Using radioactive drugs could lead to better imaging of prostate cancer
Peter Choyke, M.D., F.A.C.R.
Medical imaging (x-ray, ultrasound, MRI, CT, PET scan) is a noninvasive way to view the internal structures of the body. However, these tools are not ideal for detecting cancer that has spread, or metastasized, because the precise location of these cancer cells is unknown. Peter Choyke, M.D., of the Molecular Imaging Program is leading a study comparing two radioactive drugs that are designed to be taken up by prostate cancer cells. This will enable physicians to identify and monitor sites of prostate cancer throughout the body. Both 18F-DCFPyL and 18F-NaF-PET are radiolabeled small molecules that bind sites that harbor prostate cancer. The radioactive portion of the molecule acts like a beacon that can be detected by a positron emission tomography (PET) camera, providing vital information on the location and size of metastases. Using these tracers in PET imaging improves doctors’ ability to diagnose and treat prostate cancer that has spread. This study’s goal is to determine whether 18F-DCFPyL can provide better images of prostate cancer bone metastases than 18F-NaF-PET can. For more information about this trial, visit: https://ccr.cancer.gov/molecular-imaging-program/peter-l-choyke.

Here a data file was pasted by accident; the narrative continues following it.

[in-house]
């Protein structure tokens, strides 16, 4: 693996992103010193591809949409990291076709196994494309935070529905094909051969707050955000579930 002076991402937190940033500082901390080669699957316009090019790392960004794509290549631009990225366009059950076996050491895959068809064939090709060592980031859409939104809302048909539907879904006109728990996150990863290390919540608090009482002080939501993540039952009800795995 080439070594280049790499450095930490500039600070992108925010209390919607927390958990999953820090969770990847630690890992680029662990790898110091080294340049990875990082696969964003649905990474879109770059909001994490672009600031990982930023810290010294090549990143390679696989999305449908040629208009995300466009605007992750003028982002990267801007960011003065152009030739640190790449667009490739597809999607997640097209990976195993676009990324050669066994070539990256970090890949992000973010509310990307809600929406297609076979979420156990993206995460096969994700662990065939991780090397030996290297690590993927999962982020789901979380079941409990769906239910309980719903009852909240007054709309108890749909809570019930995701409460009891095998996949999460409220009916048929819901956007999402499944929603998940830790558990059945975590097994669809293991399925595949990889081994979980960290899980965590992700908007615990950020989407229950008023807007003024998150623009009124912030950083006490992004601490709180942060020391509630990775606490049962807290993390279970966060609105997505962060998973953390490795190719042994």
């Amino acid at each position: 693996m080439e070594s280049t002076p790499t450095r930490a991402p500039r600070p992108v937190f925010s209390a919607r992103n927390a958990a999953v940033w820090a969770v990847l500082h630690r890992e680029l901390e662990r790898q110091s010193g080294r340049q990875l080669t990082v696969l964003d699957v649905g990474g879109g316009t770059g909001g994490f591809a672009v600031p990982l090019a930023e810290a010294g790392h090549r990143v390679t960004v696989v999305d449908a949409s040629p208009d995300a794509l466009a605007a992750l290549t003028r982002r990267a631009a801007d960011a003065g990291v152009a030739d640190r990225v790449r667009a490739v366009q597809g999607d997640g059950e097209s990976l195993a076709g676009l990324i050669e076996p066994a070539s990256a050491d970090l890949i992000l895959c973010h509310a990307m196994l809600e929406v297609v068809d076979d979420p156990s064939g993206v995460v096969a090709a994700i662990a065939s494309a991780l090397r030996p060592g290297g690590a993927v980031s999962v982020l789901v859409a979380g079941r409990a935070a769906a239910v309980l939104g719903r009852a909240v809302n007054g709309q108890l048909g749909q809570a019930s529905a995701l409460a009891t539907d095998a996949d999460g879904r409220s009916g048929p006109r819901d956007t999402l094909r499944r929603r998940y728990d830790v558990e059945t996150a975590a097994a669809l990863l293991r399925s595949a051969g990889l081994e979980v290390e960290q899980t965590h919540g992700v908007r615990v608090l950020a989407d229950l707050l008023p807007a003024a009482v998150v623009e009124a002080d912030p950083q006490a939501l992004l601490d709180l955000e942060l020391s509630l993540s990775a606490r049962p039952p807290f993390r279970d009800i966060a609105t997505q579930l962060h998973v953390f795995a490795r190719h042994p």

To view all CCR clinical trials, visit: ccr.cancer.gov/clinical-trials.
To subscribe to the latest CCR clinical trials news, subscribe here.
Summary Posted: Thu, 06/01/2017